Neuse Charter School students can now attend a college fair Monday at Smithfield-Selma High School.
Earlier this month, Neuse Charter asked SSS if about 40 seniors and juniors could attend the fair, but SSS principal Michael Taylor said no. He told the Smithfield Herald he was concerned the fair would become crowded; if too many students attended, individual students would not have as much time to speak with college representatives. He also said Neuse Charter is separate from the county’s public school system and its opportunities.
The college fair’s host is an organization called the Carolinas Association of Collegiate Registrars & Admissions Officers, or CACRAO for short. An official with the group read the article in the Smithfield Herald and contacted both schools to find a way to include Neuse Charter.
A typical CACRAO fair brings multiple high schools to one campus. The Sept. 30 college fair at Smithfield-Selma High will also welcome students from North Johnston and Princeton high schools. The fairs have a time frame decided by CACRAO; Smithfield-Selma is going to attend the first 45 minutes, and North Johnston and Princeton are going to attend the second 45 minutes.
Tim Woodard, who serves on the scheduling committee for CACRAO, said he contacted Smithfield-Selma High about accommodating Neuse Charter. Since space in the SSS cafeteria was a problem, Woodard said he looked at different options, including a larger venue such as Johnston Community College. The solution that CACRAO, SSS and Neuse Charter settled on was splitting Neuse Charter’s students into two groups and sending them at different times.
“We were excited on behalf of CACRAO that we got it worked out,” Woodard said. “Both parties seemed to be OK, so that’s great.”
Woodard said CACRAO’s failure to invite Neuse Charter earlier was simply an oversight. “I guess being a new school and small school, we did not have Neuse Charter on the schedule,” he said. “So that was just an oversight on CACRAO’s part. But I assure you, we think Neuse Charter is a terrific school, and we definitely were going to work out a way to include them somehow once we found out they were a school.”
If CACRAO had known about Neuse Charter, it would have scheduled more time for the college fair at SSS, Woodard said. Next year, he plans to talk again with Taylor and Neuse Charter officials and schedule more time. “Maybe this can be a yearly thing,” Woodard said.
Taylor, the SSS principal, said Neuse Charter students can now attend the fair because Woodard requested it.
Johnston schools spokeswoman Tracey Peedin-Jones said Smithfield-Selma High doesn’t decide which schools go to its CACRAO fair. “This is a CACRAO college fair event,” she said. “This is not an event the county is in charge of, and it’s not an event that SSS is in charge of. ... So in order to be part of that, you have to follow the process with CACRAO.”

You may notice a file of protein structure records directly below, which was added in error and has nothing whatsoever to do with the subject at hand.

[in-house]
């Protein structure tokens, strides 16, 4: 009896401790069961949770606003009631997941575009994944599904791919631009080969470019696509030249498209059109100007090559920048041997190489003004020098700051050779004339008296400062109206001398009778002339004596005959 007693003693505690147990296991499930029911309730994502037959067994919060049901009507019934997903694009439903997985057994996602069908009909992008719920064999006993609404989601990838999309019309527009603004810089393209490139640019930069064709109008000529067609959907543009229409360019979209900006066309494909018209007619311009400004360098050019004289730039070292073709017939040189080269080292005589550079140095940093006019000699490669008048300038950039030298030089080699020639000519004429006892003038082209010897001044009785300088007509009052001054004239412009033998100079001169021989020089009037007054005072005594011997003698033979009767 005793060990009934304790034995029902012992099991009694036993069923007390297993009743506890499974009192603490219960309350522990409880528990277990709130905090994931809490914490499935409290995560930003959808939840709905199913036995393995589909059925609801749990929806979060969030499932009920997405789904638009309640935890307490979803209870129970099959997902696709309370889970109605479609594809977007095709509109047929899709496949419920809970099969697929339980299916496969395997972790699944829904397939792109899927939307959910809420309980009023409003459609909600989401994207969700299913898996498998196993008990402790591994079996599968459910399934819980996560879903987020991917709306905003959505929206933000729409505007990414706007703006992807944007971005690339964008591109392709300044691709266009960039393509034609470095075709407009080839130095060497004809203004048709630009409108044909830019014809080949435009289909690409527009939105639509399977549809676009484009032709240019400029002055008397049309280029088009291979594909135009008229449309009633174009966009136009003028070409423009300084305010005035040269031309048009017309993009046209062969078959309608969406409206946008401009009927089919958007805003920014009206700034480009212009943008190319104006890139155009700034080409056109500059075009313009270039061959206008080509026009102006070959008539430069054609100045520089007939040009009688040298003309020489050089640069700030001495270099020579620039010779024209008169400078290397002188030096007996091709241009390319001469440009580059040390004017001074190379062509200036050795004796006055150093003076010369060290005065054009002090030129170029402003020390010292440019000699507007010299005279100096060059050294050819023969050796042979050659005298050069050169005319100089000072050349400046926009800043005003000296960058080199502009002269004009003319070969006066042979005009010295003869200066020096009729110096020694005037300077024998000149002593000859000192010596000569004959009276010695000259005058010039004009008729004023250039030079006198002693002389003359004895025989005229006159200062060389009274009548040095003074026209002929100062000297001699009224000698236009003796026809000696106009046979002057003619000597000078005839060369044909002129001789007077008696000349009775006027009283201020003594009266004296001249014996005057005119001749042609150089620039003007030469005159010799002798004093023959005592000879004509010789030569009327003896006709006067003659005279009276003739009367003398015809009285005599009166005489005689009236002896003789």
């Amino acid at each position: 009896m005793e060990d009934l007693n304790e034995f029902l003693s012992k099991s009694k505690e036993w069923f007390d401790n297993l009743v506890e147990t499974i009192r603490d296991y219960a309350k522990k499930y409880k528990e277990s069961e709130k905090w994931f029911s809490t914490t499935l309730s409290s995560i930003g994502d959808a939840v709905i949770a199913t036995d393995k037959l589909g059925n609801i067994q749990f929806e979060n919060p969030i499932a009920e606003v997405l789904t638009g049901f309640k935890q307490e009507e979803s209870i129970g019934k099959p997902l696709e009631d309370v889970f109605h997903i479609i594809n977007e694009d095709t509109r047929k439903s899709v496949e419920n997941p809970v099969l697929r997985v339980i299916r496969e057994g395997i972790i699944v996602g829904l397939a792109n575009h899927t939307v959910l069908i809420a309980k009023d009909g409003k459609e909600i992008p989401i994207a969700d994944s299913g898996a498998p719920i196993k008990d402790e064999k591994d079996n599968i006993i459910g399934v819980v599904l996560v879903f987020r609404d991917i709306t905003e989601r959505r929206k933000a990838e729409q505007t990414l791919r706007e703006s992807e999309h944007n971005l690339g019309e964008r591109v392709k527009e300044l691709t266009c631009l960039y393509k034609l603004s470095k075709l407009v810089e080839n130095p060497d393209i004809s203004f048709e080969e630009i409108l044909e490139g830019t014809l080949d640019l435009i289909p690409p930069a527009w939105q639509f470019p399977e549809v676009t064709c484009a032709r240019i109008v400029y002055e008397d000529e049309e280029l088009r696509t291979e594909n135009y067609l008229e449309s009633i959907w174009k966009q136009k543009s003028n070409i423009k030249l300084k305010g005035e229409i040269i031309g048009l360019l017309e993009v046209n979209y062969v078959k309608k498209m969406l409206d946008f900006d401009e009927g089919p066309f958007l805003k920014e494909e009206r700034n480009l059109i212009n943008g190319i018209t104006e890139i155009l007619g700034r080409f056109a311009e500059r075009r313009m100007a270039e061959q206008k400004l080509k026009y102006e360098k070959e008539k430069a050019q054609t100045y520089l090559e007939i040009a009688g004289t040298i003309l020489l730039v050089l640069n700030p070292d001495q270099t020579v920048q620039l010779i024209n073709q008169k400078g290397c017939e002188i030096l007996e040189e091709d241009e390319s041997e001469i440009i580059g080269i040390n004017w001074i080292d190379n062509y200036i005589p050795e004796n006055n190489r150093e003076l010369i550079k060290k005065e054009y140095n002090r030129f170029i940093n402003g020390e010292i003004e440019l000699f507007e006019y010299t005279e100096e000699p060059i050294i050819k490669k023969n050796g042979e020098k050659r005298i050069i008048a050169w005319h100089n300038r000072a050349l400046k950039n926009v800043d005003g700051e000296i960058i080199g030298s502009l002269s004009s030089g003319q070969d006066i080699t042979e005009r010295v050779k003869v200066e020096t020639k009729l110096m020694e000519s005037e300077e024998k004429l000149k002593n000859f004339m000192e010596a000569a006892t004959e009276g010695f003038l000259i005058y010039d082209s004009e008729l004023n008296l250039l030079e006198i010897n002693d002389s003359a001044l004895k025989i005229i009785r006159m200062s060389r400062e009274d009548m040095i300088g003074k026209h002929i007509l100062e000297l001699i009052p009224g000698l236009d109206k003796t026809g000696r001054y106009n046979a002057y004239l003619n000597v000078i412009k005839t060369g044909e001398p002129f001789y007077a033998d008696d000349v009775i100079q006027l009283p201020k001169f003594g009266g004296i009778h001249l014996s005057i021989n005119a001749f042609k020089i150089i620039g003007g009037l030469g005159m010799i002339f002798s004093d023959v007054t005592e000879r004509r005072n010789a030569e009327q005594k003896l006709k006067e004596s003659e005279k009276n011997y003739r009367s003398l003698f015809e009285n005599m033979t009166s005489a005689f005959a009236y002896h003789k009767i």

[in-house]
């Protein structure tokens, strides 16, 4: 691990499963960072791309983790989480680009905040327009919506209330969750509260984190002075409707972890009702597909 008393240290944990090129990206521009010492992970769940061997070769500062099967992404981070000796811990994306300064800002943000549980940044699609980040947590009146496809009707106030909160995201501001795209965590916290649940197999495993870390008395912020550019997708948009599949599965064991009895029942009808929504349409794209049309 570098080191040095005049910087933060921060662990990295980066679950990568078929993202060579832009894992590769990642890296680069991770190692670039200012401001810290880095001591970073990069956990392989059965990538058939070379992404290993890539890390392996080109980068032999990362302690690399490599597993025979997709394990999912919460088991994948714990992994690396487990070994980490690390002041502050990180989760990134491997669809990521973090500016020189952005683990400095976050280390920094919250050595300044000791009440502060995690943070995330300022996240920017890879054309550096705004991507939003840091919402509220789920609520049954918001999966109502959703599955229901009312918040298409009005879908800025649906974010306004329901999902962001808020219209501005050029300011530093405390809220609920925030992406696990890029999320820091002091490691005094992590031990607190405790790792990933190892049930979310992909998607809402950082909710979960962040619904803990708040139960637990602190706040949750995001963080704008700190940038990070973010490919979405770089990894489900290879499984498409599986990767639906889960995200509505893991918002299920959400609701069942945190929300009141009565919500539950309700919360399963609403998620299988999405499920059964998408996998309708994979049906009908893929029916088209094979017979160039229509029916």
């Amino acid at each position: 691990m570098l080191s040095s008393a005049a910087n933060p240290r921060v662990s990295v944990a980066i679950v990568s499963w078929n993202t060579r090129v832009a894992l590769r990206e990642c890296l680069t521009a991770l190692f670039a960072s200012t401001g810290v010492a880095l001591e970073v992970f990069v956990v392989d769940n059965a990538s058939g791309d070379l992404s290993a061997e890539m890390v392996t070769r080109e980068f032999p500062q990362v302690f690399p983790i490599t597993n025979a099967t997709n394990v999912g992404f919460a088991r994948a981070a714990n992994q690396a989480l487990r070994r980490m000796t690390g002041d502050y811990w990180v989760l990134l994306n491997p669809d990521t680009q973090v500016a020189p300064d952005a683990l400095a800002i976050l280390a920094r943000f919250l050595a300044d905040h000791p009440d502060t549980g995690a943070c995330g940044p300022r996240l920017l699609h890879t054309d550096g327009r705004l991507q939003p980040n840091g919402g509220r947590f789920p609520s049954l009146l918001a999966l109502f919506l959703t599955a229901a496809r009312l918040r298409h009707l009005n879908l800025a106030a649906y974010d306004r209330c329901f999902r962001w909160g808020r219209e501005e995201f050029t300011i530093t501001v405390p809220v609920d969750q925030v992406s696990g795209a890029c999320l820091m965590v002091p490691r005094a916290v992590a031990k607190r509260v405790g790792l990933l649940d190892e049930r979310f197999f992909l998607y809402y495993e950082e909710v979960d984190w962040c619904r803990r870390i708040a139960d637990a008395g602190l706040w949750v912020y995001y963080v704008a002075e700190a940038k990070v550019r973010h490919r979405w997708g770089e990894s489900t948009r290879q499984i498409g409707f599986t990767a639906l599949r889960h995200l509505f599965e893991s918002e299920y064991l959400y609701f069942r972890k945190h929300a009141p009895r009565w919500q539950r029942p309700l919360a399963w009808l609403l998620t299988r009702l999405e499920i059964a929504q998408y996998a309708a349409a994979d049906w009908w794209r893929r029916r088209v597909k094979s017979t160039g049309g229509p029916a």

Peedin-Jones said CACRAO, not Smithfield-Selma, invites the schools that attend the SSS fair. “It was a CACRAO issue, so they are the ones that have reached out to correct it,” she said. “It was not our issue to fix or correct.”
Peedin-Jones said the responsibility for signing up for the fair rested with the guidance counselor at Neuse Charter.
Daniel Casey, guidance counselor at Neuse Charter, said he contacted CACRAO over the summer. “They advised me that due to our small number that we should try to join up with a local college, a local school, that already had a college fair set up, which is what SSS was,” he said.
Casey said he also contacted CACRAO after SSS refused the initial request but didn’t hear back for about two weeks.
Casey said he is glad Neuse Charter students can now attend the fair and that he looks forward to having a positive relationship with Smithfield-Selma High.
Taylor, the SSS principal, said the Smithfield Herald’s first article suggested animosity when none existed. “The sensationalism of the title alone led to animosity that actually did not exist between the two schools,” he said. “This has become more like an attack on me as well as the school system and my lack of empathy or sincerity for the betterment of all students across the community. It’s very disturbing, to say the least, when over the last probably six months to the last year we have accommodated Neuse Charter in several ways.”
Taylor gave specific examples, such as allowing Neuse Charter use of the SSS track and electronic timers for cross country meets. But Taylor didn’t mention these examples in an interview for the first article. To the contrary, he said: “We don’t share opportunities. Our students don’t travel to their school for events and things, and they don’t travel here.”
Joel Erby, principal of Neuse Charter’s high school, said teamwork between his school’s board, CACRAO and the Johnston schools superintendent brought a positive conclusion.
“It was just a combination of everybody reevaluating this whole situation that was brought to light by the Smithfield Herald and everybody taking a step back and just looking at really how can we be positive for everybody,” he said.
Neuse Charter will break ground on its first building this week, and Erby hopes to possibly host the college fair in the future. “Which is even more awesome because it gives other schools in Johnston County a chance to kind of look at us as somewhere where they can come collaborate with us too,” he said.